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Author, film researcher and member of the Swedish Military History Commission.

Friday, April 29, 2011

Germans & Allies in Sweden

New photos and documents show that Sweden had a higher presence of German AND Allied soldiers than previously known.

The first series of photographs from the most hotly debated incident in Sweden during WWII, the transition of a German division through Sweden in 1941. The shooting down of foreign aircraft by the Swedish armed forces - ten German aircraft shot down in 1940 alone. New details and photos of US and British bases in Sweden 1943-45.

These are just some of the ingredients in my new book, Germans and Allies in Sweden. Other highlights are secret prewar weapon projects between Sweden, Germany and the Soviet Union, the truth behind Swedish police reports of SS-werewolves on the Swedish border and something of a U-boat-scoop: Sweden in 1932 trained German submarine officers, of which at least one later sank a Swedish ship - a hitherto unknown example of naval blowback...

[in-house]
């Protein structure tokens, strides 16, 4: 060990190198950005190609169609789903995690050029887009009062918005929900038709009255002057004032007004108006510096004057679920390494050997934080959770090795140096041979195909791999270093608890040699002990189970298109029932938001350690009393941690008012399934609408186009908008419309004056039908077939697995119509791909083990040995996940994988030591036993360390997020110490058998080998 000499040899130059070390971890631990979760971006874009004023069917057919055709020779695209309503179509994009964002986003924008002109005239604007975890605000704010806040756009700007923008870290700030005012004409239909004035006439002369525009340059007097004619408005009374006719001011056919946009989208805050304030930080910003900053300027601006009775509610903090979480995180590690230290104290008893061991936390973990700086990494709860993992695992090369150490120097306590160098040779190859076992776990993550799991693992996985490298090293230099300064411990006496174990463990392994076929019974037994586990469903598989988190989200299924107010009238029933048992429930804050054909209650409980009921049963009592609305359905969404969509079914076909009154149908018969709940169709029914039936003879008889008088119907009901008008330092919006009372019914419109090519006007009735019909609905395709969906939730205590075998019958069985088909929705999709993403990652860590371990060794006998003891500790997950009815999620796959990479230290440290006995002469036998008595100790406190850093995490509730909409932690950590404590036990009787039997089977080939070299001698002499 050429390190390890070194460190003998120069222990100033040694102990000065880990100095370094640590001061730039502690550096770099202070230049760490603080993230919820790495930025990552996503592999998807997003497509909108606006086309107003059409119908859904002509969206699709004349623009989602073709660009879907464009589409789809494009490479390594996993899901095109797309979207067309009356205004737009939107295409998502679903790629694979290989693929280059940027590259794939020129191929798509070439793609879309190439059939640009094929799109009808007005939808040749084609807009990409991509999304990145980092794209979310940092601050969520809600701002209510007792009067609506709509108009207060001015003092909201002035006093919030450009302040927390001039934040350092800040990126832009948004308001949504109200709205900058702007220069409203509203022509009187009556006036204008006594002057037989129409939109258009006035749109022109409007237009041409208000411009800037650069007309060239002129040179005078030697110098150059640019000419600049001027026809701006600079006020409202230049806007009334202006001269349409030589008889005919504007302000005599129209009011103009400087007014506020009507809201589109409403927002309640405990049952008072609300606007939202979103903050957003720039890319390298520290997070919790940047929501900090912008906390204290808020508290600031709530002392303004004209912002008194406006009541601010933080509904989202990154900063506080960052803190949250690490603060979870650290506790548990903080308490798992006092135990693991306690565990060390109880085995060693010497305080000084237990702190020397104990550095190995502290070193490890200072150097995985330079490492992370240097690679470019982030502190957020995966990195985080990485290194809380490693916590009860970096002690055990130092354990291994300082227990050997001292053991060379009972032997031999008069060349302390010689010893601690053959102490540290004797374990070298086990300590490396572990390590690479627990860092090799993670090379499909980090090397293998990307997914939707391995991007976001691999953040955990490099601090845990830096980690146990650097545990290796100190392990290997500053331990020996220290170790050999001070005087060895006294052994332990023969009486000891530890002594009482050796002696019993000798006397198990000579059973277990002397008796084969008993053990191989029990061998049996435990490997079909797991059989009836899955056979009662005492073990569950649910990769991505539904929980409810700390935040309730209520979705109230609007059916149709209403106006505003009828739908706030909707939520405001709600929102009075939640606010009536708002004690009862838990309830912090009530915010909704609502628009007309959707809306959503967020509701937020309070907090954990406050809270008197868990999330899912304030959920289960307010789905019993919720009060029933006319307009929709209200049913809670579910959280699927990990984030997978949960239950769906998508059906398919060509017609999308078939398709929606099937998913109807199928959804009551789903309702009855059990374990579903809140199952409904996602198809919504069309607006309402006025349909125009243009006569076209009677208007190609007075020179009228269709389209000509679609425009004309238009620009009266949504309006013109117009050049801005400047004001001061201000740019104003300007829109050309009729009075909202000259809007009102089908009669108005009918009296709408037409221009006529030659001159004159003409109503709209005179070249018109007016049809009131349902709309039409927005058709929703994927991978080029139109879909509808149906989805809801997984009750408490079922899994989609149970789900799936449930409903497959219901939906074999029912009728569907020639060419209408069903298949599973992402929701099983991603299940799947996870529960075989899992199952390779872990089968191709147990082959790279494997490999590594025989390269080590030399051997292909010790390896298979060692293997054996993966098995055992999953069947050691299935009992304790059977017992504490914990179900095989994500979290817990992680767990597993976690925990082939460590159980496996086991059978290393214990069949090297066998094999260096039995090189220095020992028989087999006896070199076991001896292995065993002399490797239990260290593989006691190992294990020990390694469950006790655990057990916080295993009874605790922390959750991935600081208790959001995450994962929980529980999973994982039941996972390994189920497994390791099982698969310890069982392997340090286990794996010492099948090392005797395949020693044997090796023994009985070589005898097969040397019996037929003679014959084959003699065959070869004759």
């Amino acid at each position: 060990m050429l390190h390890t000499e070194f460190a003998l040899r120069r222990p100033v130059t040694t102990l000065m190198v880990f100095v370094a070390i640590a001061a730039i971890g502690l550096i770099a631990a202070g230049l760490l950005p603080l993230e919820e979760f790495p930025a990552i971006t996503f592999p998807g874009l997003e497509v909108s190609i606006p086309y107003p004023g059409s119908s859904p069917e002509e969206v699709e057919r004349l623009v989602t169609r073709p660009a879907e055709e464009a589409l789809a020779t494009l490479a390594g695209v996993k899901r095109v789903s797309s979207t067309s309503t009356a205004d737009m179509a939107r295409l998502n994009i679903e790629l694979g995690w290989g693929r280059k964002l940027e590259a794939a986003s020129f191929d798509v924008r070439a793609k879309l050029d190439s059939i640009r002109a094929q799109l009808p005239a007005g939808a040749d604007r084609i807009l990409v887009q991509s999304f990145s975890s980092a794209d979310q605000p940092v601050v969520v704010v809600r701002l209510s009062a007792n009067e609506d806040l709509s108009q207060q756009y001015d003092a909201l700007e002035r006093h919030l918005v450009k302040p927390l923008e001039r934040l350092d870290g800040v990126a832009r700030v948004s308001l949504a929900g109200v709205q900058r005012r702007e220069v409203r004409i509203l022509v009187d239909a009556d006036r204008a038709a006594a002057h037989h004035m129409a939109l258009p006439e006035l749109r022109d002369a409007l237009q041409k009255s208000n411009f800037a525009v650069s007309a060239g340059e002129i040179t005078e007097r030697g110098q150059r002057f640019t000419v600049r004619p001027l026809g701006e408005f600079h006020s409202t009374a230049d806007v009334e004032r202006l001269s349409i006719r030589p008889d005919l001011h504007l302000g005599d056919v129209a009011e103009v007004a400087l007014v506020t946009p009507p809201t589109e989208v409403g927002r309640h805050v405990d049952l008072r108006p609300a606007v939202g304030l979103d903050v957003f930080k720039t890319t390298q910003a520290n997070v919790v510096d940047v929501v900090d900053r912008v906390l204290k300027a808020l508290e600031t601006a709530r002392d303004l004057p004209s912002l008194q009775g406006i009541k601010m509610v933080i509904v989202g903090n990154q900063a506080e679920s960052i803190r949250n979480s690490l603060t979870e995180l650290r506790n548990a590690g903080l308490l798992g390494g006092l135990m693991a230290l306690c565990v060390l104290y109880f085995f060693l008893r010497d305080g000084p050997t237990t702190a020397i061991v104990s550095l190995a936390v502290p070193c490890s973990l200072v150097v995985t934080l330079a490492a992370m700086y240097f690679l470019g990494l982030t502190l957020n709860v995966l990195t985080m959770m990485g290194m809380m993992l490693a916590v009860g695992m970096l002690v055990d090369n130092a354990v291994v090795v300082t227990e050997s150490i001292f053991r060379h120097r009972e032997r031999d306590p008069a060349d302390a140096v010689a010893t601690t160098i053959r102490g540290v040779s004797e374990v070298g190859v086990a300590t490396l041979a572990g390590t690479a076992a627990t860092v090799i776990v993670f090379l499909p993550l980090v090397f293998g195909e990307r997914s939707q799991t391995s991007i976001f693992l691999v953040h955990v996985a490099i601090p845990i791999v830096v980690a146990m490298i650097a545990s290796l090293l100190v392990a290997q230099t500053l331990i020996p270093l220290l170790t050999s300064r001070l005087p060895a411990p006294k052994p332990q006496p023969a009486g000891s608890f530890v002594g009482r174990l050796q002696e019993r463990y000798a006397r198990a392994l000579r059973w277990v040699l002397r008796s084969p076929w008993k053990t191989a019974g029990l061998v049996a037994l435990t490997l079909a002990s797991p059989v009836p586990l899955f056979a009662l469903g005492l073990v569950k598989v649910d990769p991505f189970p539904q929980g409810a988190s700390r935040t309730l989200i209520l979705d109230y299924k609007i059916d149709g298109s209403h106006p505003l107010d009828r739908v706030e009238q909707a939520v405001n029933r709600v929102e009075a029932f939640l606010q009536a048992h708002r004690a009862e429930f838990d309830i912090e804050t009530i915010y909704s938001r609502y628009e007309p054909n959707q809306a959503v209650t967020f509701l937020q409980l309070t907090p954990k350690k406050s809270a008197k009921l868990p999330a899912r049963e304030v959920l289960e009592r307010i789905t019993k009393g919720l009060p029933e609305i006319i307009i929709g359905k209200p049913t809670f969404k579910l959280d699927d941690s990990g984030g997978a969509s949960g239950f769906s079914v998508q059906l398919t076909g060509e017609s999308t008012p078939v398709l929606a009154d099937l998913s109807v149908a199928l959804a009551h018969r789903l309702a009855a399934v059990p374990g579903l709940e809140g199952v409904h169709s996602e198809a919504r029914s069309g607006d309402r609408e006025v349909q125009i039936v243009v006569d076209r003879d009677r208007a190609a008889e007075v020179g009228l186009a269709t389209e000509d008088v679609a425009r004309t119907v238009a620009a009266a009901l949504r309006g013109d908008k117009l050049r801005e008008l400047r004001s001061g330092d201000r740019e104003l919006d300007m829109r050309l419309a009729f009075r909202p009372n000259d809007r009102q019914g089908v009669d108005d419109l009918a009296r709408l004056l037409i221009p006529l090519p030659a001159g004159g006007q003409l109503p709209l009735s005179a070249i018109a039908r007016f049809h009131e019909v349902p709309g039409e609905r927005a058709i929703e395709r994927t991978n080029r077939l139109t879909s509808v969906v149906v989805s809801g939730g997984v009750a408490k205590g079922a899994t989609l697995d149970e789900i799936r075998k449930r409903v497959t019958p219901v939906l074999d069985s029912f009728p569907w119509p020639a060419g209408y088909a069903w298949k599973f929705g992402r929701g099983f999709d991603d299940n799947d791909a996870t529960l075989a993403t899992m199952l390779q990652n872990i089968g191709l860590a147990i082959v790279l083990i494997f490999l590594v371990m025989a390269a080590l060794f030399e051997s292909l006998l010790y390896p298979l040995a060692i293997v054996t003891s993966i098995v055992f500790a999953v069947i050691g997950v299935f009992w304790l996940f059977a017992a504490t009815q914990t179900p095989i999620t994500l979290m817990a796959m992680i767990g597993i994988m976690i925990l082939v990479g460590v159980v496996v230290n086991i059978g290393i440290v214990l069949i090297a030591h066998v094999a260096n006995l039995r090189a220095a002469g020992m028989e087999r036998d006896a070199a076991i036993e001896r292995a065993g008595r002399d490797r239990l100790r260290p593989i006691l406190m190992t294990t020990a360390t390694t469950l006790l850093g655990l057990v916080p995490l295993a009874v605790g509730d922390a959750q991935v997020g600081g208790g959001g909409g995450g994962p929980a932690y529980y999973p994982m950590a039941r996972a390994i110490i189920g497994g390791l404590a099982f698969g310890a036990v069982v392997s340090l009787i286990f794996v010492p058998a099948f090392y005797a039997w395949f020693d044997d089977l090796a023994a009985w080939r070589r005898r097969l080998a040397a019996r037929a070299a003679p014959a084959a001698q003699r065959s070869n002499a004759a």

As indicated from the cover the book is today only available in Swedish. Here is the official book presentation in Swedish.

Thursday, April 21, 2011

Party Soldiers Then & Now

The title translates as "Europe´s Shame". The men on the cover of this brand new Swedish book belong to the Hungarian Guard, one of several new uniformed political movements to appear in Europe in recent years.

The most political soldiers in Swedes at War are those who joined the International Brigades in Spain and those who joined the Waffen-SS during WWII. The majority of these Swedes were members of two political parties. Well, party soldiers are back in Europe.

Of the 540 Swedes on the side of the Spanish Republic 1936-39 about 340 belonged to SKP, the Swedish Communist Party which was the Swedish branch of the Comintern, the Communist International.